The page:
[13] This image of a befeathered Indian chief confounding a startled cavalry officer was the signature image for The cowboy/Indian Show, McMaster's 1991 exhibition at the McMichael Gallery in Kleinberg, Ontario. Several pieces from the show were included in The Trickster Shift.

[14] By downplaying the Canadian focus, the revised title implied that the book was broader in scope than it actually is. Only one reviewer (a Canadian Indigenous academic) took exception to the lack of American content, in particular, the absence of the controversial "Cherokee/not-Cherokee" artist, Jimmie Durham, the subject of the reviewer's own research, while another (a German academic) criticized the omission of Inuit art and humor. Overall, the majority of reviewers had no problem with the focus.

[15] Along with several other recipients, I accepted the award at a reception in Chicago in the summer of 2000, that was timed to coincide with the BookExpo America convention where I picked up a pre-publication copy of Gerald's latest novel, Chancers. Set on the campus of the University of California at Berkeley, the story opens with the introduction of a hapless university provost…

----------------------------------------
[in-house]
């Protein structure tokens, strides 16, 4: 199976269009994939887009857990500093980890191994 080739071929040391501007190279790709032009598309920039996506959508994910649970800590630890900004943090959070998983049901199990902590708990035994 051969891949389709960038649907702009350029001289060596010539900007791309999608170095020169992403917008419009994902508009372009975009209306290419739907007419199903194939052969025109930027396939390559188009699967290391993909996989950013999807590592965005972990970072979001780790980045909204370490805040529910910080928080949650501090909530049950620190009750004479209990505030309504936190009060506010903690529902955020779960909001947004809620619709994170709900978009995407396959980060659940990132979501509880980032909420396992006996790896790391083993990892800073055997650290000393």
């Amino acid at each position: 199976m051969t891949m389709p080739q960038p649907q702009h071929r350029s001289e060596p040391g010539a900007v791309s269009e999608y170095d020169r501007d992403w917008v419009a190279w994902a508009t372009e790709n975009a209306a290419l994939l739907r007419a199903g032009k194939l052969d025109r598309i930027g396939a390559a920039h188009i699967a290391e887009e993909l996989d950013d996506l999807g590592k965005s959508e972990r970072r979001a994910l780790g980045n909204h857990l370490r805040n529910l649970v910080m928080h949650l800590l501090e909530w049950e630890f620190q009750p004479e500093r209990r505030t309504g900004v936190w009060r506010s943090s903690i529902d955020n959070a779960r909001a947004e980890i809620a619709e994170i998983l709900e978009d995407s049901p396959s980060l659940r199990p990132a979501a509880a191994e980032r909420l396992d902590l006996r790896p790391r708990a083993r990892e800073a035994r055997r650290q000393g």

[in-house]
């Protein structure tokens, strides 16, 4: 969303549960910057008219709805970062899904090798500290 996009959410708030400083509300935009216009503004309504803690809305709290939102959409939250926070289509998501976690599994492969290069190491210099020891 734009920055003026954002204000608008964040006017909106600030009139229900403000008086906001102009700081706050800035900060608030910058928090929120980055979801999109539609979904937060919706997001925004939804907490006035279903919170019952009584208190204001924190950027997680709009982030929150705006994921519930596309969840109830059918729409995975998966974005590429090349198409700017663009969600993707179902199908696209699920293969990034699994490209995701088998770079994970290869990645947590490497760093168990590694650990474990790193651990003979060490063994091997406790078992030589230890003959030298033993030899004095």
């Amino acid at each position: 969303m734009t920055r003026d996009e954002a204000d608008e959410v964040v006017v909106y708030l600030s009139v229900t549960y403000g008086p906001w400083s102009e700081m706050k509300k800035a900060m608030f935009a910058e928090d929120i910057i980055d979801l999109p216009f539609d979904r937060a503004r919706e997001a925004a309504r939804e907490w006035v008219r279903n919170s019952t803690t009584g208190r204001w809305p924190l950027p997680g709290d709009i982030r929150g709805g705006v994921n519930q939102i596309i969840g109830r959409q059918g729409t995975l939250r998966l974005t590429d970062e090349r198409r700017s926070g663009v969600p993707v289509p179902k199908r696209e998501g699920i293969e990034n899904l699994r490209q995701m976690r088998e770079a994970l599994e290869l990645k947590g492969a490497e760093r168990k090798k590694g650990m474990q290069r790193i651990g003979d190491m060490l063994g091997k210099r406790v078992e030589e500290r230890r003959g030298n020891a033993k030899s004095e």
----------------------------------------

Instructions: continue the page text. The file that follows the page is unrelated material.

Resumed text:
[16] The resultant essay can be found at

[17] Amy Prouty. Personal communication, April, 2014.

[18] Chair of Tears: Driving Lesson, acrylic on panel, 2010; Blue Ravens: Raven's Dream, pastel on paper, 2012; Favor of Crows, New and Collected Haiku: Crow's Mortality Tale, pastel on paper, 2001; Treaty Shirts: Voices II, acrylic on canvas, 2015; Deborah L. Madsen, The Poetry and Poetics of Gerald Vizenor: Mask Holding (detail), 2011, pastel, graphite, spray paint on paper. All images courtesy of the artist and the Froelick Gallery, Portland, OR. In 2015, the University of Oregon's Gordon Schnitzer Museum of Art organized the appropriately titled exhibition, Things You Know But Cannot Explain, a forty year retrospective of Bartow's work.

[19] I was pleased to read Joseph Boyden's enthusiastic endorsement of Blue Ravens on the dustjacket of the novel.

[20] Bram Stoker's Dracula, Francis Ford Coppola, director. USA, 1992.

[21] The painting later became the signature image for my essay, "Riel Benn's 'Best Man': An Unlikely Successor to Iktomi's Trickster Legacy," in the Spring, 2010, issue of American Indian Art Magazine.